Saudi Arabia: In April the government imposed new restrictions on the media, including a ban on material that violates Islamic law or that damages the reputation of, or insults, Saudi religious leaders. More than 150 Shia were arrested following protests in March and April 2011 over the treatment of Shia in the predominantly Shiite Eastern Province. Saudi school textbooks continue to contain offensive statements about Jews and Christians, as well as discriminatory statements against Shia and Sufi Muslims and other religious groups. The Saudi government published these textbooks and distributed them free of charge to Saudi-sponsored libraries, mosques, and schools across the globe, from Argentina and Nigeria, to Pakistan and the United Kingdom.
Vietnam: Significant challenges to religious freedom continued, especially at the provincial and village levels. Concerns include the re-imprisonment of Father Ly after he was paroled for 16 months for medical treatment, the slow pace of registration of religious groups, and harassment of some unrecognized groups. However, the government also showed some signs of progress. It facilitated construction of new places of worship, registered new congregations, and permitted the expansion of charitable activities.
Indonesia: The February 6, 2011, attack on an Ahmadi leader's home by more than a thousand religious extremists left three people dead and six seriously wounded. None of the perpetrators was charged with homicide. On July 28, 2011, a court sentenced 12 individuals charged in the attack to three-to six-months' imprisonment. One of the victims was sentenced to six-months' imprisonment for resisting an officer and assault.
Tajikistan: In August 2011, the government approved a Parental Responsibility Law that requires parents to "prevent children from participation in religious communities and organizations." Tajikistan has also banned mosque attendance for all women, limited the locations for worship, and regulated religious dress, private celebrations, and funeral services. Media reported that on the eve of Eid al-Fitr this August, police officers refused to allow children under 18 years old to enter the central Dushanbe mosque.
- Nigeria: In April 2011 the violent extremist group Boko Haram killed an Islamic cleric and ambushed police responding to the scene, wounding three officers. Clashes between individual Christian and Muslim believers often spiral into communal conflict. On February 15, after a property dispute between two individuals, an estimated 96 people died in sectarian violence that escalated for several days.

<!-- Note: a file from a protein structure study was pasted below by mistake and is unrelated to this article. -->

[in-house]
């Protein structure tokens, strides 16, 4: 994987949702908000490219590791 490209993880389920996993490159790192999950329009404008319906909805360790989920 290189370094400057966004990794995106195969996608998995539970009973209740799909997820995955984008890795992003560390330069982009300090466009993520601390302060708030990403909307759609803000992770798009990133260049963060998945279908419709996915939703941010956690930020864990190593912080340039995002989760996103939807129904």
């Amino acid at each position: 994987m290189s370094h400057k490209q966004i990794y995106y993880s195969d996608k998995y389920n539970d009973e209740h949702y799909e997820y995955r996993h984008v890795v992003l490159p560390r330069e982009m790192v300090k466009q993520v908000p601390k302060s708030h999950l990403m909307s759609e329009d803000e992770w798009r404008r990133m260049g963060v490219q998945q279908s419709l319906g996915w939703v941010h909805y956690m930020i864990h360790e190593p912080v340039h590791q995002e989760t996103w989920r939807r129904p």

Despite the negative trends in religious freedom in many parts of the world, some developments are encouraging. In March 2011 the Human Rights Council unanimously adopted a resolution introduced by the Organization for Islamic Cooperation and cosponsored by the United States that calls on states to take proactive, concrete action against religious bigotry through tolerance education, awareness building, government outreach, service projects, and interfaith dialogue. Secretary Clinton lauded the new resolution as "a significant step forward in the global dialogue on countering intolerance, discrimination, and violence against persons based upon religion or belief." The United States also led a successful effort at the Human Rights Council to establish a Special Rapporteur on the human rights situation in Iran, who will report on abuses against religious minorities, among other issues.
In Ethiopia in March 2011, sectarian violence led to the burning of 69 churches, the destruction of several Christian homes, and one death. On June 21 an Ethiopian federal court sentenced 579 of the perpetrators to prison terms ranging from three months to 18 years. Since the government took firm action, violence has declined.
On another encouraging note, after extended discussions with religious minority community leadership, the Turkish government issued an August 27 decree inviting the country's religious minorities to reclaim properties confiscated by the government over the last 75 years.
As part of the overall efforts by the United States government to advance religious freedom, and in accordance with the International Religious Freedom Act of 1998, President Obama appointed a new Ambassador at Large for International Religious Freedom, who took office in May 2011.